Angela Reitsma

McMaster University, Hamilton, Ontario, Canada

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Publications (10)16.35 Total impact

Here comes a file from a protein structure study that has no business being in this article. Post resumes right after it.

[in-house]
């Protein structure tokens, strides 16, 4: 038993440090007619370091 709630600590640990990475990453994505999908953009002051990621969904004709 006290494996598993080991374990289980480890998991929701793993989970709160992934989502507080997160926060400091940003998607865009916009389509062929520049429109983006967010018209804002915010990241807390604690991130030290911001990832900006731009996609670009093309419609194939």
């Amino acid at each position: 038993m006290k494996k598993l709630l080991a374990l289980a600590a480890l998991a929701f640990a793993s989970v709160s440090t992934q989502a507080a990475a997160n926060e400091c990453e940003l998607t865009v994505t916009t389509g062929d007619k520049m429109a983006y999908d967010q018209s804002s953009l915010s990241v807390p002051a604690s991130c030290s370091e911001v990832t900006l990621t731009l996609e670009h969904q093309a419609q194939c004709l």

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    ABSTRACT: Clustering of outcomes at centers involved in multicenter trials is a type of center effect. The Consolidated Standards of Reporting Trials Statement recommends that multicenter randomized controlled trials (RCTs) should account for center effects in their analysis, however most do not. The Early External Cephalic Version (EECV) trials published in 2003 and 2011 stratified by center at randomization, but did not account for center in the analyses, and due to the nature of the intervention and number of centers, may have been prone to center effects. Using data from the EECV trials, we undertook an empirical study to compare various statistical approaches to account for center effect while estimating the impact of external cephalic version timing (early or delayed) on the outcomes of cesarean section, preterm birth, and non-cephalic presentation at the time of birth. The data from the EECV pilot trial and the EECV2 trial were merged into one dataset. Fisher’s exact method was used to test the overall effect of external cephalic version timing unadjusted for center effects. Seven statistical models that accounted for center effects were applied to the data. The models included: i) the Mantel-Haenszel test, ii) logistic regression with fixed center effect and fixed treatment effect, iii) center-size weighted and iv) un-weighted logistic regression with fixed center effect and fixed treatment-by-center interaction, iv) logistic regression with random center effect and fixed treatment effect, v) logistic regression with random center effect and random treatment-by-center interaction, and vi) generalized estimating equations. For each of the three outcomes of interest approaches to account for center effect did not alter the overall findings of the trial. The results were similar for the majority of the methods used to adjust for center, illustrating the robustness of the findings. Despite literature that suggests center effect can change the estimate of effect in multicenter trials, this empirical study does not show a difference in the outcomes of the EECV trials when accounting for center effect. Trial registration The EECV2 trial was registered on 30 July 30 2005 with Current Controlled Trials: ISRCTN 56498577.